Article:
File names with slashes [was Re: error in os.chdir]

Mikhail V mikhailwas at gmail.com
Mon Jul 2 12:20:52 EDT 2018


[Richard Damon]

> The one major issue with backslashes is that they are a special
> character in string literals, so you either need to use raw literals a
> remember the few cases they still act as special characters, or remember
> to convert them to double back slashes, at a minimum for all the
> characters that they are special for (easier to double them all).

> I think it was originally an error to make the backslash followed by a
> character not defined as special with a backslash as keeping the
> backslash as a literal as it causes a number of these issues. Yes, it
> allows you to not need to double it in many cases but that just sets you
> up for the mistakes that started the thread. It is probably too late to
> change that behavior now though.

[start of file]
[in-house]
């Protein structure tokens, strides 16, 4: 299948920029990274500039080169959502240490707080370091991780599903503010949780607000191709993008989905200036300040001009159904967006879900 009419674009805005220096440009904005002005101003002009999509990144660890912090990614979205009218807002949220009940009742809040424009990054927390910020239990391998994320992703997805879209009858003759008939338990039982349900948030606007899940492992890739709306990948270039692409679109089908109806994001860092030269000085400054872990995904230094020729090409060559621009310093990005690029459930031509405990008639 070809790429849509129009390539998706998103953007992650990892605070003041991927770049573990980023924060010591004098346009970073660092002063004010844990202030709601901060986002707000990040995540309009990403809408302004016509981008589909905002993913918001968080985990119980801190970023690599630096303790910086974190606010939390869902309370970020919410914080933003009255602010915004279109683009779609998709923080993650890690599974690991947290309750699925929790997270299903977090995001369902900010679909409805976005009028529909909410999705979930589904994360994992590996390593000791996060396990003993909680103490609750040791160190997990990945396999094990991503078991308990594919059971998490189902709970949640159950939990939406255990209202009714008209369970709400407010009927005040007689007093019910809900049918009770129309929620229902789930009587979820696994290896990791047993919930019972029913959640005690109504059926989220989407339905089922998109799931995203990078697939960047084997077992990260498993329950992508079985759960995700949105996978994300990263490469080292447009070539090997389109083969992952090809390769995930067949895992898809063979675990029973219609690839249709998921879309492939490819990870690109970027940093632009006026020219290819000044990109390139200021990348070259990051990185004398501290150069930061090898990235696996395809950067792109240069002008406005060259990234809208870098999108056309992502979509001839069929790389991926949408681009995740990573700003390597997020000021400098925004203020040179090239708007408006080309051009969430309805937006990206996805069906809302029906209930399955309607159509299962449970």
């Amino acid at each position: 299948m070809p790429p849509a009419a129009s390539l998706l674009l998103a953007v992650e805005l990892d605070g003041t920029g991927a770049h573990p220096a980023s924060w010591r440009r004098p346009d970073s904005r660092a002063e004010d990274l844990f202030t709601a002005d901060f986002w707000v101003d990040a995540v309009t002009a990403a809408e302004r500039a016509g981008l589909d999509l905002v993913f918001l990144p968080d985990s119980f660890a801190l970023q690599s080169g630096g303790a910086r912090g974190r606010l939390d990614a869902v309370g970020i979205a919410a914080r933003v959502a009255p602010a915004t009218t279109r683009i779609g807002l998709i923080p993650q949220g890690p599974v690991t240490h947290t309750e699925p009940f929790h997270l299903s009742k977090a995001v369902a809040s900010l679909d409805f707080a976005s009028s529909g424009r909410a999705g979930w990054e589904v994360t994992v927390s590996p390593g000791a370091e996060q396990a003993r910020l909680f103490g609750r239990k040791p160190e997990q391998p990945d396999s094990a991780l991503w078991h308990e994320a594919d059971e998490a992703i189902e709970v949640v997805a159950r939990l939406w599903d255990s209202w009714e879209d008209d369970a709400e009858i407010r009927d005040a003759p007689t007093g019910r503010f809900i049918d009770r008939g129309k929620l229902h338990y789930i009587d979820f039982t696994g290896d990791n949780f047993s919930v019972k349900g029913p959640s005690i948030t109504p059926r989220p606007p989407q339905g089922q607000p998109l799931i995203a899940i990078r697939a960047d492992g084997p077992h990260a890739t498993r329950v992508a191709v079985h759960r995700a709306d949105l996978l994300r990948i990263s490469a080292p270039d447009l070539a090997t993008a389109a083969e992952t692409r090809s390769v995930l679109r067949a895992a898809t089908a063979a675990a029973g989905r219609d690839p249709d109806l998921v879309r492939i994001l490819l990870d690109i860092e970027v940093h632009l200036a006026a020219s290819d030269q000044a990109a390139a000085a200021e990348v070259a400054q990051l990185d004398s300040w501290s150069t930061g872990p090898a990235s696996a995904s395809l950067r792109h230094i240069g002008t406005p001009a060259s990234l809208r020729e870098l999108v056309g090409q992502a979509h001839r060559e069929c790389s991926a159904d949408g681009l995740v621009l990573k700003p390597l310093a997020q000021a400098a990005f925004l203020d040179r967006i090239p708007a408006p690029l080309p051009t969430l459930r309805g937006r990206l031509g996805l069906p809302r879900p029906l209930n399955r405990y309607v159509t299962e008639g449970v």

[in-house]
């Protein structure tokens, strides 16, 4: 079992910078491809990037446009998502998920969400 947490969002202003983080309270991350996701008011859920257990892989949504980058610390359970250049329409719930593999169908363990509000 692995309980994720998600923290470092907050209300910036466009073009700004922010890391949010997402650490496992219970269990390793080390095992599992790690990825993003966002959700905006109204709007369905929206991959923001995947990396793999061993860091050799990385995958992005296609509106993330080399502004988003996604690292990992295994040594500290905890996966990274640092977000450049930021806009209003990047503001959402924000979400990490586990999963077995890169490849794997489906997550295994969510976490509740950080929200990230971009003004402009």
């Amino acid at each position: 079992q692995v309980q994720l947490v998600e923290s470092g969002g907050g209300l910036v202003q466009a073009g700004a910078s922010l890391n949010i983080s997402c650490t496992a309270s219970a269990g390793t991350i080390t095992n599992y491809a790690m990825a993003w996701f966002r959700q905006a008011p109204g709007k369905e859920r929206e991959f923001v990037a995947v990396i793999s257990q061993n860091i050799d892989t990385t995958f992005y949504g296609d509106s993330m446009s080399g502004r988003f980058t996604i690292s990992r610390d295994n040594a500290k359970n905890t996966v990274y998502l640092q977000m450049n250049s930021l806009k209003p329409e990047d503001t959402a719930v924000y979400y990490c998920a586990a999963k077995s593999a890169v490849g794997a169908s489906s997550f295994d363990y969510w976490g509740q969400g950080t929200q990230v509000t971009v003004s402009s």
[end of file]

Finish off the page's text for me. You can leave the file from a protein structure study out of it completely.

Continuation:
Yes this would at least make less mistakes.
I find the whole situation with strings a bit disappointing.
On the one hand - there were so many string types added, on the other
hand - there are still many inconveniences. There is an english proverb,
"it does too much, but still too little". (or something like that)

The initial string syntax -- I think it's direct copy of C strings syntax.
And it sucks. (path dependency?)

I'd say there should be just two main string types:
1. string literal where all special character goes into, say, figure braces {};
(if only there was a time machine)
2. raw strings, including multiline raw strings which should be PEP-8 compliant.

So Imo default syntax should be something like:

    S = "A:{x41}B:{x42}"

instead of backslashes and Co.


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